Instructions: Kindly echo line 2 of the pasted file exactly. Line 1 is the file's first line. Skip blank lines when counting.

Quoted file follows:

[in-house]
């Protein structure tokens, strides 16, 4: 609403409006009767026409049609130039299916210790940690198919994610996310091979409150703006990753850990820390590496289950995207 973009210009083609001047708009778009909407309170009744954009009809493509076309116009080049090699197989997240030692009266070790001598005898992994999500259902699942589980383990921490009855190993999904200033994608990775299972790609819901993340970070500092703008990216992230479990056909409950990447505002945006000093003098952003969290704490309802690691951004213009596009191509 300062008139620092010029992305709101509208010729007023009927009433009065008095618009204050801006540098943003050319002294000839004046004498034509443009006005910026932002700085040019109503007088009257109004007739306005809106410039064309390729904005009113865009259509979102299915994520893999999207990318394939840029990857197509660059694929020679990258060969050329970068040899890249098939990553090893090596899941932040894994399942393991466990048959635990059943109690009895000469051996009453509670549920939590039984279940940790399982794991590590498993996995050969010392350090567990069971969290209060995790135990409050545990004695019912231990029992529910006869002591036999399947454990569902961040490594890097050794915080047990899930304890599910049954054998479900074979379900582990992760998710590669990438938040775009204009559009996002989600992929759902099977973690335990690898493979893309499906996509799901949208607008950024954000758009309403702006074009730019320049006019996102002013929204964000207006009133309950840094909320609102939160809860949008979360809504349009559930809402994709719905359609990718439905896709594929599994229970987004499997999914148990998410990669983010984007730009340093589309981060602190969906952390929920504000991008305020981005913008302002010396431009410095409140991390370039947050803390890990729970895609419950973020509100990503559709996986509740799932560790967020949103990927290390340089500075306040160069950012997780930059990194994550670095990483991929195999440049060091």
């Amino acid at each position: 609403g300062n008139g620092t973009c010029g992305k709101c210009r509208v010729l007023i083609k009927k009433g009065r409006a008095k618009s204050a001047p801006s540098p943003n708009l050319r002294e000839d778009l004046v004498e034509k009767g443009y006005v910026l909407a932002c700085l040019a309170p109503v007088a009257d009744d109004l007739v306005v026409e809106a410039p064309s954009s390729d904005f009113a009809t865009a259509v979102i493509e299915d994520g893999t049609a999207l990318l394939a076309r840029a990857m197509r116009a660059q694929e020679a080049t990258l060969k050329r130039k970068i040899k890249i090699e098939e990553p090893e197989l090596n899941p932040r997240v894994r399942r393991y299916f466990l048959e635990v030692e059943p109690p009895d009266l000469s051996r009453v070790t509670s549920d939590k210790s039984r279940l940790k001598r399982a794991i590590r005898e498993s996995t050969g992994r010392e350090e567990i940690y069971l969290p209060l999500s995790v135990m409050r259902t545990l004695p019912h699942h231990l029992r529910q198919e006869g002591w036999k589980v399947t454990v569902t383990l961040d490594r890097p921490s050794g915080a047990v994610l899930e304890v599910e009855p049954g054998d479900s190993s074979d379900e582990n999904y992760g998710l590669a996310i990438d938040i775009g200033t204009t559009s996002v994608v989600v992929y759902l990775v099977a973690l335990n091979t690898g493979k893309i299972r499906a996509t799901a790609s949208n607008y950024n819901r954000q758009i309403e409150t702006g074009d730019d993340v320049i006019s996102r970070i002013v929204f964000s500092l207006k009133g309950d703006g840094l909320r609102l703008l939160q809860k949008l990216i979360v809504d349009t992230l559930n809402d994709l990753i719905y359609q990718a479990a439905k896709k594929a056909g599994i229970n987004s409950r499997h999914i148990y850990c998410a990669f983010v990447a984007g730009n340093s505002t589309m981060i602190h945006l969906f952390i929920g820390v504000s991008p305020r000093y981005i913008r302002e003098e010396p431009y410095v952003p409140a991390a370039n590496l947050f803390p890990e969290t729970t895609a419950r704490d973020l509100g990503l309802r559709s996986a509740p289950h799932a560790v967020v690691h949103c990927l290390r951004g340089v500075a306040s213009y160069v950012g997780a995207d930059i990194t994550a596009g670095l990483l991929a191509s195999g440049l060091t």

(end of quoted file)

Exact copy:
């Protein structure tokens, strides 16, 4: 609403409006009767026409049609130039299916210790940690198919994610996310091979409150703006990753850990820390590496289950995207 973009210009083609001047708009778009909407309170009744954009009809493509076309116009080049090699197989997240030692009266070790001598005898992994999500259902699942589980383990921490009855190993999904200033994608990775299972790609819901993340970070500092703008990216992230479990056909409950990447505002945006000093003098952003969290704490309802690691951004213009596009191509 300062008139620092010029992305709101509208010729007023009927009433009065008095618009204050801006540098943003050319002294000839004046004498034509443009006005910026932002700085040019109503007088009257109004007739306005809106410039064309390729904005009113865009259509979102299915994520893999999207990318394939840029990857197509660059694929020679990258060969050329970068040899890249098939990553090893090596899941932040894994399942393991466990048959635990059943109690009895000469051996009453509670549920939590039984279940940790399982794991590590498993996995050969010392350090567990069971969290209060995790135990409050545990004695019912231990029992529910006869002591036999399947454990569902961040490594890097050794915080047990899930304890599910049954054998479900074979379900582990992760998710590669990438938040775009204009559009996002989600992929759902099977973690335990690898493979893309499906996509799901949208607008950024954000758009309403702006074009730019320049006019996102002013929204964000207006009133309950840094909320609102939160809860949008979360809504349009559930809402994709719905359609990718439905896709594929599994229970987004499997999914148990998410990669983010984007730009340093589309981060602190969906952390929920504000991008305020981005913008302002010396431009410095409140991390370039947050803390890990729970895609419950973020509100990503559709996986509740799932560790967020949103990927290390340089500075306040160069950012997780930059990194994550670095990483991929195999440049060091």